FAQ Rats & Slaves
What can I do to prevent getting hacked?
It’s hard to give universal advice to prevent getting hacked. For every measure you can take, a hacker can find a work around. This isn’t specific to any platform or device. It basically means that you can’t guarantee it won’t happen to you. However, you can make it harder for hackers to get in.
Cybersecurity is all about risk management: as a rule of thumb, you must try to limit risk to a minimum. You can compare the security of your devices to the security of your home. If you have a lot of good quality locks on your doors, a random burglar would probably think twice before he tries to break in or even go to a neighbour’s house with less security, as the chances of getting in would be less. Compare antivirus/antimalware with the locks on your doors. The higher quality, the harder it is to get in. Unfortunately a burglar with the right skillset and tools would still be able to get in, especially if he specifically targeted you in the first place. If you don’t update your software, you leave a virtual window open for a burglar to crawl through. Always install security updates!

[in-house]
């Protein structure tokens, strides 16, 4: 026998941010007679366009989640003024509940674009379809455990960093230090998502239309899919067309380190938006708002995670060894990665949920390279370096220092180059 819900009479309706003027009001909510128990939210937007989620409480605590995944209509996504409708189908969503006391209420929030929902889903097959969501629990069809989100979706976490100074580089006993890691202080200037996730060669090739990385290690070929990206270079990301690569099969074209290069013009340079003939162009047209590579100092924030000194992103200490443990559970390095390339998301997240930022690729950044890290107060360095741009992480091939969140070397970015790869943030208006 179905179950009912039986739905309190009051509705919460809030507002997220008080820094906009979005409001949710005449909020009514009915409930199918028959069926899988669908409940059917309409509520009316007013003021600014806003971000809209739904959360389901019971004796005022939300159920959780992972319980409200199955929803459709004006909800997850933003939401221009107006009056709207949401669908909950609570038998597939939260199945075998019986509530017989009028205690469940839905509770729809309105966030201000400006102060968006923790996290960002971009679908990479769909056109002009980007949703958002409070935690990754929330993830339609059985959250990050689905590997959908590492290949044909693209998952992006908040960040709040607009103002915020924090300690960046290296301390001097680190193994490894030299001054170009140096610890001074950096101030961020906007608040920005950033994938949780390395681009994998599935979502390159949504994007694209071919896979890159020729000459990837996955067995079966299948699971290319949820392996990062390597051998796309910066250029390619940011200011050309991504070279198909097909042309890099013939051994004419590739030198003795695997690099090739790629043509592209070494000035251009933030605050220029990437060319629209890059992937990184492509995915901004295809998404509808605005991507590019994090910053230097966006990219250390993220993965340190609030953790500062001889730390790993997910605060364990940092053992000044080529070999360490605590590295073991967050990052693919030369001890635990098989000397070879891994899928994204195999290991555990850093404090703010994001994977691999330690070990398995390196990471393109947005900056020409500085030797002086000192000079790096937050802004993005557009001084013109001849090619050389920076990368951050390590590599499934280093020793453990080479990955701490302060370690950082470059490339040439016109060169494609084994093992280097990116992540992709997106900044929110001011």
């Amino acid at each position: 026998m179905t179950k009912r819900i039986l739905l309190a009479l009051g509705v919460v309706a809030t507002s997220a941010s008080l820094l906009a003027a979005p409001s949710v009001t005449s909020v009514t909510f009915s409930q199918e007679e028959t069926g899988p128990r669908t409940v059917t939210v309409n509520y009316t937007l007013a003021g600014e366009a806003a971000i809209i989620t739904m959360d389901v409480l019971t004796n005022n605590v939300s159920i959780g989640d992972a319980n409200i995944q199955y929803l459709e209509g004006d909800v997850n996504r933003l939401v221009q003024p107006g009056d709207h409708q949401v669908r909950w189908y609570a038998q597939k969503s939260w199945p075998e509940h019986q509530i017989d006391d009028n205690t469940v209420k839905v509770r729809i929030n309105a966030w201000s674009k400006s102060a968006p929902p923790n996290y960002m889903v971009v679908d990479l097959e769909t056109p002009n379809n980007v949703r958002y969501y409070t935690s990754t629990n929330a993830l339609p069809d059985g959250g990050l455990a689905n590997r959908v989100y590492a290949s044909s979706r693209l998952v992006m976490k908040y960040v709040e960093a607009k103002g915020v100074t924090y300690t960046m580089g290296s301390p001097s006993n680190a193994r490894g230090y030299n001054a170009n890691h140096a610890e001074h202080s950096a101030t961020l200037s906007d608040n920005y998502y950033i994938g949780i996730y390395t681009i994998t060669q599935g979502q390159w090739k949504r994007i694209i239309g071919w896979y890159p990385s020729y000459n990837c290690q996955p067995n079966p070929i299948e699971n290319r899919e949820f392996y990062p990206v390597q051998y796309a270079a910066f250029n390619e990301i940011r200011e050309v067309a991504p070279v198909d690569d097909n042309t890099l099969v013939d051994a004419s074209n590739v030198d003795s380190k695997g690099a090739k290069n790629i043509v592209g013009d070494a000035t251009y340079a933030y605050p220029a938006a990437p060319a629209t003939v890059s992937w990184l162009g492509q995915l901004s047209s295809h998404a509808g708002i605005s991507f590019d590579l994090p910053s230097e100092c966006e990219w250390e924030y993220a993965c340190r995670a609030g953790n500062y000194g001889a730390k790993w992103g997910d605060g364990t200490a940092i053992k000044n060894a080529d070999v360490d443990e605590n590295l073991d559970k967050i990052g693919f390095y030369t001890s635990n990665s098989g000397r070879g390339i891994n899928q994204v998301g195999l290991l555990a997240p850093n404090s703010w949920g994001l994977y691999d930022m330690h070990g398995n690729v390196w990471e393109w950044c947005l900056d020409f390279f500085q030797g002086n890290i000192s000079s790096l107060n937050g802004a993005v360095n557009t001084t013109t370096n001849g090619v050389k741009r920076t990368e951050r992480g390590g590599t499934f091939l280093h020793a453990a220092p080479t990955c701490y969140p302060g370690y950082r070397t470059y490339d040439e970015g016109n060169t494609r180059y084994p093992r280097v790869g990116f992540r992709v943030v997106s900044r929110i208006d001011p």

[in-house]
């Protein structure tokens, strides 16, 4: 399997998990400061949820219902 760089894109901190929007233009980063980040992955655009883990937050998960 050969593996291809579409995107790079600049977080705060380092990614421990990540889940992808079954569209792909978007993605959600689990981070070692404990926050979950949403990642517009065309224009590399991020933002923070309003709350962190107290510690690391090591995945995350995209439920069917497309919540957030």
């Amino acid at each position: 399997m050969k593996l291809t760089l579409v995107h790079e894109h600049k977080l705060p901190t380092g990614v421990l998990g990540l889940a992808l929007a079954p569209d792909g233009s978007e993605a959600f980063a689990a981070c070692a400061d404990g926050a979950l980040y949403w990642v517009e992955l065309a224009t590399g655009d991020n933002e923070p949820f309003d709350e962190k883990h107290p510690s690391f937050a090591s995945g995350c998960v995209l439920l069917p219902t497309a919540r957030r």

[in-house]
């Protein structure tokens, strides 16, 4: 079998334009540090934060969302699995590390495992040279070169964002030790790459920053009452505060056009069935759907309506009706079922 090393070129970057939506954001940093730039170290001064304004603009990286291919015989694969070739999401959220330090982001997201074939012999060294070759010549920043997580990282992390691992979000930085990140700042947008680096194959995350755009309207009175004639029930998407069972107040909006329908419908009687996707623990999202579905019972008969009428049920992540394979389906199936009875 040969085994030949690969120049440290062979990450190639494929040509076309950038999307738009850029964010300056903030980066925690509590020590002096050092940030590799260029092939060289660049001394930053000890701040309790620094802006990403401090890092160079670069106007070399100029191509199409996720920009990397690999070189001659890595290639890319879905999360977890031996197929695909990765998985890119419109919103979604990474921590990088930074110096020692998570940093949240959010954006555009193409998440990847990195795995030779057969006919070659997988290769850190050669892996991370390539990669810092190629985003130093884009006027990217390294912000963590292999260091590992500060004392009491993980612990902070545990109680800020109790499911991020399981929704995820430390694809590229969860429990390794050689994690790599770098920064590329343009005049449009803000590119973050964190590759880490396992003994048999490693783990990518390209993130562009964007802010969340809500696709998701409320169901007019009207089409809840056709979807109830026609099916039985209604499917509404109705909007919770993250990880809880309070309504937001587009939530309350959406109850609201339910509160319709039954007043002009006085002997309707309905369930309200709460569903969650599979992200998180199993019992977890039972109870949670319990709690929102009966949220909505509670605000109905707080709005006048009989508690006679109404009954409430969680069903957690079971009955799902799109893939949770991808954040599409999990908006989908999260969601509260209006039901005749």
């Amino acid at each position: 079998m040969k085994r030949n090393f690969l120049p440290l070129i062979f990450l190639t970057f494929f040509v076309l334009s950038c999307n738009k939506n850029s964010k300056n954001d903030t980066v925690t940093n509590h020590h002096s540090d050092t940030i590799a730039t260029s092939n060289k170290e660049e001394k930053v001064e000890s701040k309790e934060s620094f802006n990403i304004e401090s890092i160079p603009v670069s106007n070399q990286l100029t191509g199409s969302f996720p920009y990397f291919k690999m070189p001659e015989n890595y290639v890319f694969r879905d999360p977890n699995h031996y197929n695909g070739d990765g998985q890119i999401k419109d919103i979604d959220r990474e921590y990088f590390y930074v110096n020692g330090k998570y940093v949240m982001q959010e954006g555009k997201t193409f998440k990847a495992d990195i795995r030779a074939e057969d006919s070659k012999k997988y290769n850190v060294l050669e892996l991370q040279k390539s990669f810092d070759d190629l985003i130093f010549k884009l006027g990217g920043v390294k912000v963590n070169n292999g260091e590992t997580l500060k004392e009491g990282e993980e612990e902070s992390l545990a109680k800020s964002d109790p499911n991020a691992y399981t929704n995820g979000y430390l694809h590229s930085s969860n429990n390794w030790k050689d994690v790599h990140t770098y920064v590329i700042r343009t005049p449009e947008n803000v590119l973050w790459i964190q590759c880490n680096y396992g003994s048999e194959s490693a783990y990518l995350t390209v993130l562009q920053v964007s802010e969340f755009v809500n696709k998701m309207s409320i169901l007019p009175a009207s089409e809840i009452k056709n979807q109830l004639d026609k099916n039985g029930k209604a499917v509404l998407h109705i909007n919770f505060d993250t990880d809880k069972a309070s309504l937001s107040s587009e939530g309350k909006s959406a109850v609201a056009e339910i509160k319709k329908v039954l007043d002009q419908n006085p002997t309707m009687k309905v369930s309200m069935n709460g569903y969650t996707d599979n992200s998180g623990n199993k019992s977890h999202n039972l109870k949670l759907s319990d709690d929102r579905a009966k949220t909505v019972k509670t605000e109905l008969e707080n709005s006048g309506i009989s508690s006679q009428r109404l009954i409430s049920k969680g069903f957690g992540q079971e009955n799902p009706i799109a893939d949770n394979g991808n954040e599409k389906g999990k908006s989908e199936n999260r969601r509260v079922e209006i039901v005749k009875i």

A couple of practical tips:
- Install premium antivirus/antimalware.
- Do regular deepscans or full scans on your computer. It is way more probable RATs or other forms of malware will be found during deepscans in comprising to just running real time protection. A lot of crypters aren’t up to deepscans.
- Use 2FA on your accounts. Not a magical cure (there are workarounds), but it makes it more difficult to get in.
- Don’t save passwords in your browser and delete cookies periodically.
- Check your computer privacy settings.
- Backup your system and important files.
- Install an adblocker browser extension. This helps preventing malicious ads and some exploit kits harming your system.
- But most importantly: use common sense. Don’t download something you don’t know you can trust and think before you click.
In the film I only saw windows slaves. Is Apple (MacOS) or Linux more secure? And what about phones?
In the film I use a RAT that is specifically designed for Windows pc’s. There are a lot more sellers of windows slaves. But this doesn’t MacOS RATs don’t exist. Sjoerd (the guy that I interviewed) used a Macbook when he got hacked. In general virus- and malware developers want to have as much potential victims as possible. They respond to the market share. The market share of Windows is a lot bigger than the other OSes and more malware written for Windows. The Windows platform has a more open ecosystem compared to MacOS, which also doesn’t help.